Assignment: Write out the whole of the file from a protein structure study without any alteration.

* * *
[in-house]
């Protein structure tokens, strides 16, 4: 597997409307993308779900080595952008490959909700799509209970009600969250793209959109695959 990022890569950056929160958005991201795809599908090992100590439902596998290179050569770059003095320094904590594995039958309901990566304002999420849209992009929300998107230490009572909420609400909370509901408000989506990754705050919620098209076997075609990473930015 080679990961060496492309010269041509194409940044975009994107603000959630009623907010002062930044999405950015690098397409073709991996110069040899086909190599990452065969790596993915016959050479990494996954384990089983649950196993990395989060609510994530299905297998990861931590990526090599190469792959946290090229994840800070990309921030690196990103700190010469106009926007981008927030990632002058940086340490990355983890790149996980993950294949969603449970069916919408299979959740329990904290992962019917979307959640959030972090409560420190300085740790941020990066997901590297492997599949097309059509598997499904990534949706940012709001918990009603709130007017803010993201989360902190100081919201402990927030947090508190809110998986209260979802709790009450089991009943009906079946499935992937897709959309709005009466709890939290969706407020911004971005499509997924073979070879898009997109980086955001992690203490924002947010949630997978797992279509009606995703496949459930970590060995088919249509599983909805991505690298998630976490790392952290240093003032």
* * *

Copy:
[in-house]
């Protein structure tokens, strides 16, 4: 597997409307993308779900080595952008490959909700799509209970009600969250793209959109695959 990022890569950056929160958005991201795809599908090992100590439902596998290179050569770059003095320094904590594995039958309901990566304002999420849209992009929300998107230490009572909420609400909370509901408000989506990754705050919620098209076997075609990473930015 080679990961060496492309010269041509194409940044975009994107603000959630009623907010002062930044999405950015690098397409073709991996110069040899086909190599990452065969790596993915016959050479990494996954384990089983649950196993990395989060609510994530299905297998990861931590990526090599190469792959946290090229994840800070990309921030690196990103700190010469106009926007981008927030990632002058940086340490990355983890790149996980993950294949969603449970069916919408299979959740329990904290992962019917979307959640959030972090409560420190300085740790941020990066997901590297492997599949097309059509598997499904990534949706940012709001918990009603709130007017803010993201989360902190100081919201402990927030947090508190809110998986209260979802709790009450089991009943009906079946499935992937897709959309709005009466709890939290969706407020911004971005499509997924073979070879898009997109980086955001992690203490924002947010949630997978797992279509009606995703496949459930970590060995088919249509599983909805991505690298998630976490790392952290240093003032």